23. The mirror as claimed in claim 21, wherein the dielectric layer consists essentially of one of the following materials or a combination of these materials: magnesium fluoride (MgF2), aluminum fluoride (AlF3), chiolite, cryolite, gadolinium fluoride (GdF3), silicon dioxide (SiO2), hafnium oxide (HfO2), aluminum oxide (Al2O3), lanthanum fluoride (LaF3) or erbium fluoride (ErF3).
Description

This application is a Continuation application of International Patent Application PCT/EP2003/09253 filed on Aug. 21, 2003 and claiming priority from German Patent Application 102 40 598.0 filed on Aug. 27, 2002. Priority is claimed from German Patent Application 102 40 598.0 filed on Aug. 27, 2002. The disclosure of both documents is incorporated herein by reference.

BACKGROUND OF THE INVENTION

1. Field of the Invention

The invention relates to an optical imaging system, in particular a catadioptric projection objective, for projecting a pattern arranged in an object plane of the imaging system into the image plane of the imaging system.

2. Description of the Related Art

Catadioptric projection objectives are used in projection exposure systems for the production of semiconductor components and other finely structured components, especially in wafer scanners and wafer steppers. Their purpose is to project patterns of photomasks or lined plates, which will also be referred to below as masks or reticles, onto an object coated with a photosensitive layer with maximal resolution on a reducing scale.

In order to generate finer and finer structures, it is desirable on the one hand to increase the numerical aperture (NA) on the image side of the projection objective and, on the other hand, to use shorter and shorter wavelengths, preferably ultraviolet light with wavelengths of less than about 260 nm.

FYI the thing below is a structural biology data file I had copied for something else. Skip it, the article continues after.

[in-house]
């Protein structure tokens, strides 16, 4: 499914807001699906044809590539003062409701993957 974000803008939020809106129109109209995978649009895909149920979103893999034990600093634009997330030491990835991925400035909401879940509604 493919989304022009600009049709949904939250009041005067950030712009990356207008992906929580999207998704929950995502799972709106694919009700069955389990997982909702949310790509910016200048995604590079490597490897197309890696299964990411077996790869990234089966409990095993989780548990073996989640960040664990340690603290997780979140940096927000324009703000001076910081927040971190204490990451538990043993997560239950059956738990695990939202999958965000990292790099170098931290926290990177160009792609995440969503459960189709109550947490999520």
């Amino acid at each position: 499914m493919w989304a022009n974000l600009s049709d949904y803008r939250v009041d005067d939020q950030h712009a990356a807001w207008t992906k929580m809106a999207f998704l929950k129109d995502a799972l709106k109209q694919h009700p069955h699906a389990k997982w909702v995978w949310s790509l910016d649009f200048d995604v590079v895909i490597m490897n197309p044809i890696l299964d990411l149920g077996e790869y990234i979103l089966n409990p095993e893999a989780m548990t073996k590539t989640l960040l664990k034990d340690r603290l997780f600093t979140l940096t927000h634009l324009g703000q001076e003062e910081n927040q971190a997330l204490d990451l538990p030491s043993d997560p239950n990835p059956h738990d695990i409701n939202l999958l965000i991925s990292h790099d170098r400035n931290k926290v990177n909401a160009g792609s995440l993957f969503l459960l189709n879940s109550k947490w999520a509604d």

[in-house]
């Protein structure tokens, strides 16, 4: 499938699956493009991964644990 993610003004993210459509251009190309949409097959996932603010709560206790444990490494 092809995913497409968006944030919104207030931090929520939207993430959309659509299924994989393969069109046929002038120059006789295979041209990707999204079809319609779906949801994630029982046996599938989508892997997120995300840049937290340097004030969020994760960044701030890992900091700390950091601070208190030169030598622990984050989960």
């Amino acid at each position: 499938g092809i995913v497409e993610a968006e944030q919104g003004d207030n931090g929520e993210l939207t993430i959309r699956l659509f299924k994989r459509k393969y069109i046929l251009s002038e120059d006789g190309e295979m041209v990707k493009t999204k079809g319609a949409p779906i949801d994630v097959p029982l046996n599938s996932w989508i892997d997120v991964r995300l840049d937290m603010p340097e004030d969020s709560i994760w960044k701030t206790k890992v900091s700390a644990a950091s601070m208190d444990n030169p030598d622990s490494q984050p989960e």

In this wavelength range, only a few sufficiently transparent materials are available for production of the optical components, in particular synthetic quartz glass and fluoride crystals such as calcium fluoride. Since the Abbe constants of the available materials are very close together, it is difficult to provide purely refractive systems that have sufficient correction of chromatic aberrations. For very high-resolution projection objectives, therefore, use is predominantly made of catadioptric systems in which refracting and reflecting components are combined, especially lenses and mirrors.

When imaging mirror surfaces are used, it is necessary to employ, devices for deflecting the beams in order to be able to achieve imaging without obscuration and vignetting. Besides systems which have physical beam splitters, especially ones with polarization-selectively effective mirror surfaces, systems with geometrical beam splitting by means of one or more fully reflective deflecting mirrors are known. Systems of this type have a first deflecting mirror which is tilted relative to the optical axis, which is used either to deflect the radiation coming from the object plane toward the concave mirror or in order to deflect the radiation reflected by the concave mirror toward downstream objective parts. A second deflecting mirror is generally provided, and is used as a folding mirror in order to parallelize the object plane and the image plane. In order to ensure that these mirrors have a high reflectivity, they are customarily coated with a reflective coating, usually multiple dielectric layers or a combination of metallic and dielectric layers. The light passing through can be influenced polarization-dependently by using dielectric layers which are operated with a high angle of incidence.

It has been found that, under certain imaging conditions in such catadioptric systems, various structure lines contained in the pattern to be imaged are projected with different contrast. These contrast differences for various structure directions are also referred to as H-V differences (horizontal-vertical differences) or as variations in the critical dimensions (CD variations) and can be observed as different line widths for the different structure directions in the photoresist.